This time of year there is one burning question on many minds: Will Ralphie get the official Red Ryder carbine-action 200-shot range model BB rifle with a compass in the stock?
And the Surry County Arts Council wants to give you the answer.
For the first time, the Council is putting on a holiday performance of a seasonal favorite “A Christmas Story”.
Three performances are scheduled this weekend, Friday at 7 p.m., and Saturday and Sunday at 3 p.m., according to Arts Council Director Tanya Jones.
The performances will be held at the Andy Griffith Playhouse, located at 218 Rockford Street in Mount Airy. Reserved seats are $10.
Jones said this year’s performance features the local directorial debut of John Adams, a commercial director who relocated to Surry County from Los Angeles in 2010.
Adams teaches at the film school at the University of North Carolina School of the Arts in Winston-Salem.
“We’re extremely fortunate to have him even interested in our community theater, much less directing a show,” she said. “He’s quite an accomplished national director and this is his first community theater production.”
But Jones said there is a lot of talent on hand for the holiday favorite.
“The stage manager for this performance is Heather Elliott, and Stan Bernstein is serving as assistant director, so there are a lot of incredible folks — including dozens of talented volunteers — working on the show,” she said.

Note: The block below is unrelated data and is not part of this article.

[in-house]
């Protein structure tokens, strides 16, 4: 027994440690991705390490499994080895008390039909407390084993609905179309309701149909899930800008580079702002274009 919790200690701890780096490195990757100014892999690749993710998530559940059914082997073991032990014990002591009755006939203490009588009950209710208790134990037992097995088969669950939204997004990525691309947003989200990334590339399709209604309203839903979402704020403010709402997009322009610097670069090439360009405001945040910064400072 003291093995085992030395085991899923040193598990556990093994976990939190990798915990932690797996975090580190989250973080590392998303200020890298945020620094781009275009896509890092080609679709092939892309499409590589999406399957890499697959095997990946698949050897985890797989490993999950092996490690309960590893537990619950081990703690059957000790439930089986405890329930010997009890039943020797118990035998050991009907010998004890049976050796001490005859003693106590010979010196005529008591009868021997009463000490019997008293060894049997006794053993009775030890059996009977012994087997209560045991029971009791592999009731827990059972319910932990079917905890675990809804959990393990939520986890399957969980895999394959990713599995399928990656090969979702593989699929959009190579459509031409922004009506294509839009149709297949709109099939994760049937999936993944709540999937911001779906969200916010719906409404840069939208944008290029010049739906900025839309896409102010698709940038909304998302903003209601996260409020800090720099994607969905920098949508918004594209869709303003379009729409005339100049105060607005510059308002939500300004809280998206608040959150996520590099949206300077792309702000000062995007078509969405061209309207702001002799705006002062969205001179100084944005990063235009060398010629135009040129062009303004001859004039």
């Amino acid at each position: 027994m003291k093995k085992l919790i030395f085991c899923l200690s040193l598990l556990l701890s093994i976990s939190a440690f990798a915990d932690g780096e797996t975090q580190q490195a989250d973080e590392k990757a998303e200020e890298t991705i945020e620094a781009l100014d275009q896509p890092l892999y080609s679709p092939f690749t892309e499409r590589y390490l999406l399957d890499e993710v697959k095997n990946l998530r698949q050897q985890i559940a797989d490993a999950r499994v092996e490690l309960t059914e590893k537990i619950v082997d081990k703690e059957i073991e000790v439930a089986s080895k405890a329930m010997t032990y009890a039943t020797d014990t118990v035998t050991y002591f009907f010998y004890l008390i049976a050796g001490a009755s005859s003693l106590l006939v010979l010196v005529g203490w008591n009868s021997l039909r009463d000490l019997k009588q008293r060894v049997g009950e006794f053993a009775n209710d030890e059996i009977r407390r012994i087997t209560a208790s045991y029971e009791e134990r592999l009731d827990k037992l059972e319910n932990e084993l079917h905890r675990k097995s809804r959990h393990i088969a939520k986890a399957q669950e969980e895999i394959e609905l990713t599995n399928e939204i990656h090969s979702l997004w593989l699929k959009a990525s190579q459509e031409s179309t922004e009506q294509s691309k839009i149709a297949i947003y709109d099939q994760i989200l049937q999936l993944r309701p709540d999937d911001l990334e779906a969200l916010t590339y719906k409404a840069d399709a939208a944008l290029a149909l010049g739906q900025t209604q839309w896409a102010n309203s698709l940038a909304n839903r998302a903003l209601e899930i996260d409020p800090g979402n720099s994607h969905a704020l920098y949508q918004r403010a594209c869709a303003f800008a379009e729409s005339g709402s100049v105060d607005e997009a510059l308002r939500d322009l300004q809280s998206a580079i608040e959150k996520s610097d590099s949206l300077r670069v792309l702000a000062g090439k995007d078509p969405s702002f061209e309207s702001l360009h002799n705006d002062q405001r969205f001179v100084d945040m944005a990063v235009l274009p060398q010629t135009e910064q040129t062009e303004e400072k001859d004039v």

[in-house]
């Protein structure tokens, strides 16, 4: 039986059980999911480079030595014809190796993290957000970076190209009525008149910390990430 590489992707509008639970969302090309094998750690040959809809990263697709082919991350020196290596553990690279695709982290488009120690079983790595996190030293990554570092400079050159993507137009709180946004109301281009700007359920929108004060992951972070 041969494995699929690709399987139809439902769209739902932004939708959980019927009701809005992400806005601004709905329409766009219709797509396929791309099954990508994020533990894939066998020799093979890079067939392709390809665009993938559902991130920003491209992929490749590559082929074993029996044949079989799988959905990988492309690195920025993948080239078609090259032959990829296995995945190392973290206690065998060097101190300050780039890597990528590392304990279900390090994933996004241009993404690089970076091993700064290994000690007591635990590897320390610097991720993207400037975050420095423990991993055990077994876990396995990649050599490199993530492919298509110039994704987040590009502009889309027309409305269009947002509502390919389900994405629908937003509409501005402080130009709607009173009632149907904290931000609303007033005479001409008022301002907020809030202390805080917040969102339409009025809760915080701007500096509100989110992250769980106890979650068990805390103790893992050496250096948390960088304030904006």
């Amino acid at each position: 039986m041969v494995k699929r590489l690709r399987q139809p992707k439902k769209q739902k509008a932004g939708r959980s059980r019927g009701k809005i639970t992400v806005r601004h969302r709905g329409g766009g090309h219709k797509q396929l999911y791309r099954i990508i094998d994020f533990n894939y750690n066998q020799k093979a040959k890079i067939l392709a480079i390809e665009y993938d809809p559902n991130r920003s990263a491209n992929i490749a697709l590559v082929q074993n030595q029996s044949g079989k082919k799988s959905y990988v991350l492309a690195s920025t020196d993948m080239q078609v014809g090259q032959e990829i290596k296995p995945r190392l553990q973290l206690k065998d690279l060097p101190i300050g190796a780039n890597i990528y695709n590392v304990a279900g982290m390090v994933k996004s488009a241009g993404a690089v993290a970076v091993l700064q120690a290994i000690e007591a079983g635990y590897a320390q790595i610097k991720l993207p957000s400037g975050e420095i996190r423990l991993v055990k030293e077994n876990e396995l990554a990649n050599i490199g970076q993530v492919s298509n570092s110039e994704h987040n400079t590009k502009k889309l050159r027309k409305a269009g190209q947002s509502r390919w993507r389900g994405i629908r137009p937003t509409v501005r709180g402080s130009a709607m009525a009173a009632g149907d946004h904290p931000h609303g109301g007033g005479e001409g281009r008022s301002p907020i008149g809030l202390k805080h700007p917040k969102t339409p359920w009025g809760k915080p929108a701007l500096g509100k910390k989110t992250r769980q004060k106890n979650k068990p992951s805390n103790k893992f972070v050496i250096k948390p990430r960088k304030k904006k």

The cast includes Vince Hancock as Ralph, Scott Carpenter as The Old Man, Jane Tesh as Miss Shields, Dawson Boyer as Randy, Alex Bowers as Flick, Peyton Martel as Esther Jane, Kristie McMillan as Mom, Isabella McMillan as Helen, Michael McMillan as Farkas, Michael Senter as Schwartz and William Wharton as Ralphie.
Jones said the performance of the holiday classic is an effort to raise the level of performances available to both local residents and visitors.
“Our community theater has had some really big shows in the past, so we’re sort of trying to raise the bar,” she said. “We’re even talking about making this show an annual event because it’s a Christmas classic and just makes everyone feel good.”
Adams said he is humbled by both the accolades and the amount of talent available in Surry County.
“It’s fantastic,” he said enthusiastically. “Coming here is like coming home, and getting to direct a performance of this caliber at the Andy Griffith Playhouse… I consider it an honor.”
He said he is “amazed” by the talent available in this area.
“There are actors here who are as good as any I’ve worked with in Los Angeles or New York,” he said. “Will Wharton is a stand-out, but several of the kids I’m directing are very, very talented.”
And the quality of production is nothing to sneeze at, he said.
“I think the most impressive thing for me is the level of production that the Surry Arts Council is able to put on in this city with their available resources,” Adams said. “I’ve been to several performances myself, and I can only hope this follows in the footsteps of those terrific productions.”
Reach Keith Strange at firstname.lastname@example.org or 719-1929.